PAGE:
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What Is Budd-Chiari Syndrome?

Blockage of the hepatic vein, which is the major vein that leaves the liver, leads to a condition in which blood enters but has difficulty leaving the liver. This rare condition is called the Budd-Chiari syndrome. It occurs equally in men and women, usually in people 30 to 50 years old.

What Causes Budd-Chiari Syndrome?

Any condition that can lead to excessive blood clotting can cause this syndrome. Some such diseases are blood disorders such as polycythemia vera and antiphospholipid syndrome. Inherited protein deficiencies can lead to a greater tendency of blood to clot (hypercoagulable state) and can affect the liver circulation. Oral contraceptives, pregnancy, infections, collagen vascular disorders, and liver, kidney, and adrenal tumors can increase the risk of this syndrome. Infections include tuberculosis and amebic abscess. Collagen vascular disorders include systemic lupus erythematosus, sarcoidosis, and inflammatory bowel disease.

This syndrome isn’t contagious or passed on from parents to children.

What Are the Symptoms of Budd-Chiari Syndrome?

Symptoms may include pain in the abdomen (belly), ascites (fluid in the abdomen), and a large liver. Ankle swelling, icterus (yellow color of whites of the eyes), and enlarged spleen occur. Untreated people develop liver damage and complications from liver failure. These complications are hepatic encephalopathy, bleeding from varicose veins in the esophagus, and kidney failure.

How Is Budd-Chiari Syndrome Diagnosed?

The health care provider makes a diagnosis from the medical history, physical examination, blood tests, and imaging studies. These studies include ultrasonography and magnetic resonance imaging (MRI). In some cases, paracentesis or liver biopsy is needed. In paracentesis, the doctor puts a needle into the abdomen to take out fluid for study. In a liver biopsy, the doctor takes a piece of liver tissue to check abnormalities with a microscope.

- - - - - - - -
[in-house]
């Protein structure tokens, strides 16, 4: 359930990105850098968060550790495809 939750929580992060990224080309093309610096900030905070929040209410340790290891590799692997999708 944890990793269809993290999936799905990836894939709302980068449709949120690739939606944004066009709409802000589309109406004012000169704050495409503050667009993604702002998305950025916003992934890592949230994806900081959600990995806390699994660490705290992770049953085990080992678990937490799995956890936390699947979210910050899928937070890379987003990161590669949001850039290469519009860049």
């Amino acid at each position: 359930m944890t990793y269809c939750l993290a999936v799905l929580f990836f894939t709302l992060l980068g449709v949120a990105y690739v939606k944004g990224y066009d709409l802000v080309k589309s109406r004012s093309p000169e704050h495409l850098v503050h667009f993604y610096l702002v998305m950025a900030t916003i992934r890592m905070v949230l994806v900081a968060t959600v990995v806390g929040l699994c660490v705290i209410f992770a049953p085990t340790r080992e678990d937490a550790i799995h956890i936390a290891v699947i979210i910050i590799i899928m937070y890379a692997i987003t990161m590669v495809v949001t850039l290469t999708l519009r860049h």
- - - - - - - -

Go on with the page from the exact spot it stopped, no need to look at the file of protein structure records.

How Is Budd-Chiari Syndrome Treated?

Treatment is surgery to take blood around the blocked hepatic vein into the larger vein called the inferior vena cava. Sometimes, a balloon catheter may be put into the hepatic vein to open it. People with end-stage liver failure may be candidates for liver transplantation.

Medical treatment can give people short-term relief. A blood thinner, warfarin, helps prevent clotting in other veins. In some cases, balloon angioplasty and clot-busting medicines such as urokinase can be tried to remove a clot from the hepatic vein.

DOs and DON’Ts in Managing Budd-Chiari Syndrome:

  • DO understand that in about one-third of cases, no cause can be found.
  • DO realize that if the syndrome isn’t treated, less than one-third of people survive 1 year.
  • DO realize that specialists (hematologist, gastroenterologist, surgeon) can be involved in care.
  • DO call your health care provider if you have abdominal pain and bloating, ankle swelling, or jaundice (yellow skin).
  • DO call your health care provider if you need referrals to specialists.
  • DO call your health care provider if you see blood in your stool (bowel movement) or black, tarry stool.
  • DO call your health care provider if you notice confusion, lethargy, or slurred speech.
  • DON’T forget that the earlier the diagnosis, the better the prognosis.
  • DON’T forget to take your medicines, especially warfarin. It prevents more blood clots.
  • DON’T use any medicines (including over-the-counter and herbal products) without first asking your health care provider.
FOR MORE INFORMATION

Contact the following sources:

  • American College of Gastroenterologists
    Tel: (703) 820-7400
    Website: http://www.acg.gi.org
  • American Liver Foundation
    Tel: 800-465-4837
    Website: http://www.liverfoundation.org

Copyright © 2016 by Saunders, an imprint of Elsevier, Inc.

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